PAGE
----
Note that there exists a unique affine transformation T satisfying T(pi) = i for i = 1,2,3. However, this transformation does not necessarily map p4 into 4. In particular, the residual T(p4) — 4 is zero if and only if there exists a single affine transformation mapping every pi to i.
To derive an explicit penalty term based on this residual, we first observe that vertex p4 can be expressed as an affine combination of vertices p1, p2, p3 as follows:
where aijk denotes the unsigned area of the triangle formed by pi, pj, pk. Applying T to both sides of this expression and multiplying by a123 yields that
Applying this equation to the weighted residual a123 (T (p4) — 4) yields a symmetric penalty term of the form
(In practice, we divide this penalty term by the square of the area of the quad formed by p1 , p2, p3, p4 as part of normalizing the resulting energy functions.)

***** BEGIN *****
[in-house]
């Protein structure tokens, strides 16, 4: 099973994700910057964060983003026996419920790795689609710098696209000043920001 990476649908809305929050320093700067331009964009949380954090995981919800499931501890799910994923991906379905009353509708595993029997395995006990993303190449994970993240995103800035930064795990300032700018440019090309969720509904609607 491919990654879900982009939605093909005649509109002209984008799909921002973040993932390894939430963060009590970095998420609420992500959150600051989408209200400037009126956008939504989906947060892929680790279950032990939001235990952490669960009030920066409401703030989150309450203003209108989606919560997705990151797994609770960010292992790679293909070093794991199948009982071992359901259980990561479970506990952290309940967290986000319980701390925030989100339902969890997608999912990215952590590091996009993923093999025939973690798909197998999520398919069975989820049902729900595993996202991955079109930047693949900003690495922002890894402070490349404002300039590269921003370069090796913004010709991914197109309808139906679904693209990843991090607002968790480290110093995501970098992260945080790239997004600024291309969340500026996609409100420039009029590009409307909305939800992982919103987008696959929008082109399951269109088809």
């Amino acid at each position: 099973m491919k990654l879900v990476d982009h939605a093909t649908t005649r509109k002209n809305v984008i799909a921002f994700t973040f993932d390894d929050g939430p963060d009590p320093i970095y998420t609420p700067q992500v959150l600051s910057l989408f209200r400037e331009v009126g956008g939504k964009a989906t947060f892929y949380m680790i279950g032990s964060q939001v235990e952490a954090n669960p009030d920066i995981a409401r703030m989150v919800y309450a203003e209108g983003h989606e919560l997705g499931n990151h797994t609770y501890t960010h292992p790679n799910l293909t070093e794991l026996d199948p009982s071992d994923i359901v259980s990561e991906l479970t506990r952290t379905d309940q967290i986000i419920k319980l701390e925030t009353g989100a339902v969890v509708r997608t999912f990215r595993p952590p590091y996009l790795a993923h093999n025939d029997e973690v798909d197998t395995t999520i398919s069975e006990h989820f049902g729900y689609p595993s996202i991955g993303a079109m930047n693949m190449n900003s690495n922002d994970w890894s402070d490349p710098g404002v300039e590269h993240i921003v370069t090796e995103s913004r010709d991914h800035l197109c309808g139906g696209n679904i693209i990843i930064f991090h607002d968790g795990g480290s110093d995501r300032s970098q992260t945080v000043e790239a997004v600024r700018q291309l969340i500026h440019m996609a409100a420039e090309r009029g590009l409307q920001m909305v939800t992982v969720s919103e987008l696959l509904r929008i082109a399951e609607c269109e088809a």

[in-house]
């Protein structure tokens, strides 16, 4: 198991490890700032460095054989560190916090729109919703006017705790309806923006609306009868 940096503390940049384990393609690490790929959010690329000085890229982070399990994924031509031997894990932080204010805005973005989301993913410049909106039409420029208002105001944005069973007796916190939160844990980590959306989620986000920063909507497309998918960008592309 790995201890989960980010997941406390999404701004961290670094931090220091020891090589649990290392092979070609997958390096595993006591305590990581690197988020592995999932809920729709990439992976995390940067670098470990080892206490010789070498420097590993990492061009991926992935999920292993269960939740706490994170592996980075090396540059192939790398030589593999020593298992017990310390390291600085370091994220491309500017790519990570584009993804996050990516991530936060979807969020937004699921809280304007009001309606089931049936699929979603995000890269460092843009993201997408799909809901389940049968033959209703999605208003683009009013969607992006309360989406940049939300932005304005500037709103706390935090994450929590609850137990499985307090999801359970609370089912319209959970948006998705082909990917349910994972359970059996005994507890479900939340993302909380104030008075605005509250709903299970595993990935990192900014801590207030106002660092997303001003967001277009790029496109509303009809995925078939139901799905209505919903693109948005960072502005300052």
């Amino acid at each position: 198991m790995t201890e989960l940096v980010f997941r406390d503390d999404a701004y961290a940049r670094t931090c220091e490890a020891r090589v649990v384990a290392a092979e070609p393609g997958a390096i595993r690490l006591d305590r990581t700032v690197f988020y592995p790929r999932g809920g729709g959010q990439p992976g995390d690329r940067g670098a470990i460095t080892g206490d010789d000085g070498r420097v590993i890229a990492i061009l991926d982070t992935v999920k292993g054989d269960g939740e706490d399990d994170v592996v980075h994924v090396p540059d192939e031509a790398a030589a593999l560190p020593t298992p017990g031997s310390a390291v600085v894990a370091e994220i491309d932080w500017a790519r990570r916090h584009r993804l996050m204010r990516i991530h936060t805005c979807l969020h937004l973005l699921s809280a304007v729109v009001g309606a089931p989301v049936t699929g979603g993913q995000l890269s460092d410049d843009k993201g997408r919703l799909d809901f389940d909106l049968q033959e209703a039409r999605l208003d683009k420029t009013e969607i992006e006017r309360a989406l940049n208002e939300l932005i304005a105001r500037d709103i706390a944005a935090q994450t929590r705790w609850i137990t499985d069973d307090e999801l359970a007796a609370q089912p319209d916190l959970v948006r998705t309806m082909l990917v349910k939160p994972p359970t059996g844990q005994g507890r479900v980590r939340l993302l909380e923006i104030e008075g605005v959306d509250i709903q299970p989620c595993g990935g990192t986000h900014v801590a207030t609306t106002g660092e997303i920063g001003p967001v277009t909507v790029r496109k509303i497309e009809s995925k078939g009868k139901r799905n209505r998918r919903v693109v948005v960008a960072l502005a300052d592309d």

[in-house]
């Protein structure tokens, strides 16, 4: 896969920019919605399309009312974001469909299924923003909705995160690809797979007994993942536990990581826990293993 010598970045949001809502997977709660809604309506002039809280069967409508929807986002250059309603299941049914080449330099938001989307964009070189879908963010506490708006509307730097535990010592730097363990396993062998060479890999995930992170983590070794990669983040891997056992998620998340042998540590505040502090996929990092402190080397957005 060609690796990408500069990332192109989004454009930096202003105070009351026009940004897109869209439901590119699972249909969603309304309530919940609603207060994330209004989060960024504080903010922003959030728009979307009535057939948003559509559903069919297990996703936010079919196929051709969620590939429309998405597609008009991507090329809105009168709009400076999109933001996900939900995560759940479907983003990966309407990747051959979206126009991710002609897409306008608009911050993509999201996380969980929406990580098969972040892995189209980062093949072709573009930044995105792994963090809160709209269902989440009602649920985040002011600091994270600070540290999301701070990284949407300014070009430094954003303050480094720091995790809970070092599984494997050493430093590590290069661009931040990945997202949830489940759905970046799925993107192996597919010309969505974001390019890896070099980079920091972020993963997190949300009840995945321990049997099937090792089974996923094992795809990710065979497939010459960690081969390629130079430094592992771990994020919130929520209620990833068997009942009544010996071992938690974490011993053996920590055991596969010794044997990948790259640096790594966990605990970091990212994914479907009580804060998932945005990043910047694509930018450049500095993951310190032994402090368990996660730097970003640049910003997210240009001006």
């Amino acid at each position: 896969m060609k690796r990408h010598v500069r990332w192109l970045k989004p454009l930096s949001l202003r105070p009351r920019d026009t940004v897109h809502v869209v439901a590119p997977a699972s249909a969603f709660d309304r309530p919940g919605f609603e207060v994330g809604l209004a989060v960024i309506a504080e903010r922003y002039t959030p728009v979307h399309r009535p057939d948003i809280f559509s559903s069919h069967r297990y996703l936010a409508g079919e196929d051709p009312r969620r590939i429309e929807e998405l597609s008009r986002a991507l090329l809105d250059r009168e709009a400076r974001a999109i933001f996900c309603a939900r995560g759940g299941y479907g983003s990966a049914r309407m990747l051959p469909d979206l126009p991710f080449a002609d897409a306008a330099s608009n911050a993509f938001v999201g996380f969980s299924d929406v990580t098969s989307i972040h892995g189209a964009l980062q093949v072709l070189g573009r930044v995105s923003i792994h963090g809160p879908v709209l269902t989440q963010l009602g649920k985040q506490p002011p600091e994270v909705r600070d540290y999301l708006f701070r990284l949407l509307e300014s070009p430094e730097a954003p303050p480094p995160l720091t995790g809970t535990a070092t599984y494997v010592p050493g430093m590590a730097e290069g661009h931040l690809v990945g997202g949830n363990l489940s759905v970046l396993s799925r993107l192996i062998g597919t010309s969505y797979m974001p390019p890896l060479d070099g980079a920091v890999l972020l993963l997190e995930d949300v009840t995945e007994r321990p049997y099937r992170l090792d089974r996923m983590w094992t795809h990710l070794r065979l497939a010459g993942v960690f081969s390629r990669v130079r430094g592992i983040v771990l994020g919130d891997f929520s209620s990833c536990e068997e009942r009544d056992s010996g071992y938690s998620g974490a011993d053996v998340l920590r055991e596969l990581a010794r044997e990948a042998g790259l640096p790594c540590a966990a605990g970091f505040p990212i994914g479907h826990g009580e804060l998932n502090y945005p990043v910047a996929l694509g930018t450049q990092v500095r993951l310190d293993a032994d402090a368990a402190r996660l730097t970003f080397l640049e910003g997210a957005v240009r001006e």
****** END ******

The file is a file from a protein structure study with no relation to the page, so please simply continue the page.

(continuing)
If we triangulate mesh Mk and its corresponding deformation k = Mk (x), taking the sum of the squares of the penalty terms generated by equation 2 for all pairs of edge adjacent triangles yields the desired energy matrix . As defined, the energy term associated with Mk diverges as k → ∞. However, after normalizing these quadratic functions by 4−k to account for the growth in the size of the meshes during subdivision, we have observed experimentally that the energy matrices converge to a continuous energy matrix for underlying continuous deformation.
To determine the desired deformation, we form the quadratic function Ek (x) (using k = 3 in our implementation) and compute the minimizer for Ek (x) using a linear solver such as conjugate gradients. We then recompute the fit term from the deformed mesh Mk () and recompute the minimizer . Iterating this process several times yields a subdivision mesh Mk () that fits the boundary of the gene expression image very accurately with a minimum amount of deformation. Since the number of unknowns in this optimization process is proportional to the number of vertices in M0 as opposed to the number of vertices in Mk, the total fitting process takes only several seconds to run on a consumer-grade PC.